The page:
As part of the series of events organized by the Alexander von Humboldt-Institute for Internet and Society (HIIG)
, Sybille Krämer will speak about the origins of digitisation. These are much older than we think.
It is often assumed that digitisation and computer technology are inseparably linked. However, digitality is part of a much older cultural history, namely the symbols and signs that people have been inventing and developing since the first cave paintings, the first characters and mathematical symbols humans used to describe structure and share their world. Digitisation thus did not come through machine technology, but rather through early symbolization practices. In this light, the alphabet is a prototype of a digital system, but also all the counting systems that quantify and make our world comparable. In her lecture, the philosopher Sybille Krämer therefore tries to dissolve the connection between digitisation and computer technology in order to understand why digitalisation can penetrate our lives and our society so quickly and so profoundly. In fact, there are answers to the questions “What is the meaning of digital?” and “What is the meaning of digitalisation?” that reach beyond computer technology.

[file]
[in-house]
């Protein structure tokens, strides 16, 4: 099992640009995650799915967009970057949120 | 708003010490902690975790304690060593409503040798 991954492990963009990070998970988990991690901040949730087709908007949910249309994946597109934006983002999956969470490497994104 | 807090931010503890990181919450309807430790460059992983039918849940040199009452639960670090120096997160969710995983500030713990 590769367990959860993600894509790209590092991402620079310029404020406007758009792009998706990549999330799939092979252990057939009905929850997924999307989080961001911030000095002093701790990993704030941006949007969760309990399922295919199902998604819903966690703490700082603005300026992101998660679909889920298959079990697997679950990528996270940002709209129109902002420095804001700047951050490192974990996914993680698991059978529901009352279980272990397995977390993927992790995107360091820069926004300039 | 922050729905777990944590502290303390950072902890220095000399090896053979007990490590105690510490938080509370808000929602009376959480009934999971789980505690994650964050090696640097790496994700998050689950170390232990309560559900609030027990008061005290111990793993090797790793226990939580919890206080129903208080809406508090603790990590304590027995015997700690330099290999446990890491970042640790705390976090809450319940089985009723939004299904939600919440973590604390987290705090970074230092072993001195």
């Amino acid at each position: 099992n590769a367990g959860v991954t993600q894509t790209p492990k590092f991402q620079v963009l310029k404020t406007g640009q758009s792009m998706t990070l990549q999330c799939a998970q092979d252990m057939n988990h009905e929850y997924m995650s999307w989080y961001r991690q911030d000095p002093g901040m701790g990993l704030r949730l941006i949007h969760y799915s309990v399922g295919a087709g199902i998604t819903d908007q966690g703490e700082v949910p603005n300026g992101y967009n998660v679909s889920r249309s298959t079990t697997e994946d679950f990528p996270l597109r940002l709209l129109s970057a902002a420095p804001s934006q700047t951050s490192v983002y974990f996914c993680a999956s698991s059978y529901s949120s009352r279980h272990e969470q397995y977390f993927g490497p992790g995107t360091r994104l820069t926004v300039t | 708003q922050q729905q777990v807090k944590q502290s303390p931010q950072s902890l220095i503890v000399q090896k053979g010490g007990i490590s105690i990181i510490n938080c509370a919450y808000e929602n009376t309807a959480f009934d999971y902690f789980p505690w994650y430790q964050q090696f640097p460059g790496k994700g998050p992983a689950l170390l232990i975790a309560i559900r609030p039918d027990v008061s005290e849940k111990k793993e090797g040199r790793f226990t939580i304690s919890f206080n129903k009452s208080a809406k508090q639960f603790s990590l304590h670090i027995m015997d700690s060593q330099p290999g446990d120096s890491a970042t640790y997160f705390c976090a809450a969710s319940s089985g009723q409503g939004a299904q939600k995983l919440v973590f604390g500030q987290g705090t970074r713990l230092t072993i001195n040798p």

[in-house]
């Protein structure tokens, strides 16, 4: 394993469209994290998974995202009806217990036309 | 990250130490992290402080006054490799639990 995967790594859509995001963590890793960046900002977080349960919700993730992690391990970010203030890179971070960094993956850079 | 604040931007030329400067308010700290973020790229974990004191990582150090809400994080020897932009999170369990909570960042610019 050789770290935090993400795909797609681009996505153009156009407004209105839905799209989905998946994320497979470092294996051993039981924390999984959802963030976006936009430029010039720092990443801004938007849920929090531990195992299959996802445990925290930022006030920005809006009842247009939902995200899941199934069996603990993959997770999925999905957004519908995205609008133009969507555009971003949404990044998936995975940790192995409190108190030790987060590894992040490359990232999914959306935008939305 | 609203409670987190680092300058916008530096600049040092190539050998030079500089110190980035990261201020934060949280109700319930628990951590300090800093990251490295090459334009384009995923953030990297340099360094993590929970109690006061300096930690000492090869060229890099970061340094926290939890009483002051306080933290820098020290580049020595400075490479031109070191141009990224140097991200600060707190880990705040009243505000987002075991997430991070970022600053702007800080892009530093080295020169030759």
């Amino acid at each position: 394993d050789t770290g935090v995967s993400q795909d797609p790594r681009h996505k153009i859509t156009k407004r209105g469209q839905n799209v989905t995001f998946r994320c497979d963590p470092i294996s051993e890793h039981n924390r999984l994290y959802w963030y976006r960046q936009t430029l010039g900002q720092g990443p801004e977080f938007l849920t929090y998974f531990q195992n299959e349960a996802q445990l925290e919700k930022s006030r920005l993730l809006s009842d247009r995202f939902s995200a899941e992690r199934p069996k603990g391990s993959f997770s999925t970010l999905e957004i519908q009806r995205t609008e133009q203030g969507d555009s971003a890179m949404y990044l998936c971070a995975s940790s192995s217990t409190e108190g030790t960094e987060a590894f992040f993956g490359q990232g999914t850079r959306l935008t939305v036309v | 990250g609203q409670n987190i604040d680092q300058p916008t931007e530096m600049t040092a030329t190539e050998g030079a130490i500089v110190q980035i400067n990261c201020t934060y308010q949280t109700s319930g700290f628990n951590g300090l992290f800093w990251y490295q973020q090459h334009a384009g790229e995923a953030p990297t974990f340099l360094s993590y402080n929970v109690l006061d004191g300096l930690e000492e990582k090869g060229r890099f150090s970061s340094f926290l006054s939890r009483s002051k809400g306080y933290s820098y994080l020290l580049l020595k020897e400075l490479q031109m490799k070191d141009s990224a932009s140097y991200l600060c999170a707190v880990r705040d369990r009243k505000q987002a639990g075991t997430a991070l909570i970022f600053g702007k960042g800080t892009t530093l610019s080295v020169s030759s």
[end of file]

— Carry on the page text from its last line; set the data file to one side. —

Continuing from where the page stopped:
is professor emeritus of philosophy at Freie Universität Berlin and is senior professor at Leuphana Universität Lüneburg since March 2019. She has been a member of the German Council of Science and Humanities, a permanent fellow at the Wissenschaftskolleg zu Berlin, and a panel member of the European Research Council. Her research areas include epistemology; philosophy of language, writing, and image; symbolic machines; and digitisation as a cultural technique.
The event will be held in German and simultaneously translated into English. For press accreditation, please contact Luise Wolf
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